Bullying is a serious problem at schools across the country. It can cause kids physical and mental harm; that’s why Noble Middle School is dedicating this week to preventing bullying in the classroom.
Seventh grader Alex Barnhill knows what it’s like to be bullied. “They started pulling my arms back like that and it really hurt, and then they started name-calling. They ripped my bag, a few weeks ago, they ripped the arms off, and I didn’t tell a parent or an adult because I was scared. And i started to cry, that one time, I had been holding it in for so long, I started to cry. And they tried to say I won’t do it again, I won’t do it again, and I said I don’t believe you.”
Every year around this time, Noble Middle School has Noble Against Bullying Week. Students watch educational videos and participate in class discussions to teach them the importance of standing up and speaking out against bullying.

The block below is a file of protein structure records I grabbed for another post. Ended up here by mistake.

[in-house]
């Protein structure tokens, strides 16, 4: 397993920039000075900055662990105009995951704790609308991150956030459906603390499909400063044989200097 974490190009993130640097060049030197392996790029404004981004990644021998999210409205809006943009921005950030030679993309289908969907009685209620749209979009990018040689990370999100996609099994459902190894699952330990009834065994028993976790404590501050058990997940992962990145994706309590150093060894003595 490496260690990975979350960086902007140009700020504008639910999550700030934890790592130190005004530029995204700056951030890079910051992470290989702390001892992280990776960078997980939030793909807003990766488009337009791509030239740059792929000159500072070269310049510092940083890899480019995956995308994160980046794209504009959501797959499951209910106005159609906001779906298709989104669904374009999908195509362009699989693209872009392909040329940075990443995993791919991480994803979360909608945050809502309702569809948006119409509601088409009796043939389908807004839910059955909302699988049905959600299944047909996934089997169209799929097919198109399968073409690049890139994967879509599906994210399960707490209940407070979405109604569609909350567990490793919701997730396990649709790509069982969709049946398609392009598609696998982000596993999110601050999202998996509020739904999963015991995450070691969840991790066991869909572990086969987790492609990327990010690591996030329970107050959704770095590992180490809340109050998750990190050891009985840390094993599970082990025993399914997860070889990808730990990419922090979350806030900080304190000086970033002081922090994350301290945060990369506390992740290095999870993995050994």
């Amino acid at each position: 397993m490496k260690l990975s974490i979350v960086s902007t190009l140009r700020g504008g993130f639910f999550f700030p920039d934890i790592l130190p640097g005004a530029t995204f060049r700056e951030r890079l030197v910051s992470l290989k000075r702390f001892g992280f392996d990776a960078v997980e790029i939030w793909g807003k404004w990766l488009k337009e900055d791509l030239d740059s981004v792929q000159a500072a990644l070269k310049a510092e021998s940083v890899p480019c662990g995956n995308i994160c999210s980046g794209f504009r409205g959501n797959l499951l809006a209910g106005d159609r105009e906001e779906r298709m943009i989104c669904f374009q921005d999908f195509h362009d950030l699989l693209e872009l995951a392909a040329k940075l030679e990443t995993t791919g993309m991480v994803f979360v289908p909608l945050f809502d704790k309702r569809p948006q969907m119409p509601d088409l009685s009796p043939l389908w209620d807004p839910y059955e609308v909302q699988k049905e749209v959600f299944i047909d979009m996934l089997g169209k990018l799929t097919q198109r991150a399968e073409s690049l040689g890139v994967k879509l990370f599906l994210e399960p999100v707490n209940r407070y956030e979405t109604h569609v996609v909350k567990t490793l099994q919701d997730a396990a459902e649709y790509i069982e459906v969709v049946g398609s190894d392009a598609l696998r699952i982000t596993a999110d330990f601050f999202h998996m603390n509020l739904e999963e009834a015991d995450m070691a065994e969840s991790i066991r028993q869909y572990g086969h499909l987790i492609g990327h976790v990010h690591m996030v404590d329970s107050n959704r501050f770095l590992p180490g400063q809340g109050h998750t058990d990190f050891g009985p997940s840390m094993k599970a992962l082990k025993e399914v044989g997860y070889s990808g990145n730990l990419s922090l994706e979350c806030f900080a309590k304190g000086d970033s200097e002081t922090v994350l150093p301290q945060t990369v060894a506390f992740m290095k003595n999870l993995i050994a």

“Our job as educators isn’t just to teach reading, writing, arithmetic, we’re teaching these kids how to be good people, good citizens,” said seventh grade teacher Lissa Dowcett.
Students say the most common places they see bullying is places where teachers aren’t around, like on the school bus.
“We hope that our students will learn that it’s really important to speak out against bullying, we want everyone to come to school and feel safe and feel like people are going to be treated with respect,” said counselor Amanda Royster.
Alex Barnhill says she finally stopped getting bullied when a friend spoke up. She wishes something had been done sooner. “I know somebody had told, because I know the person, and I’m really thankful for that person.”
Many other schools also dedicate a week to bullying education and prevention. They do so during National Bullying Prevention Awareness Week, which takes place in October.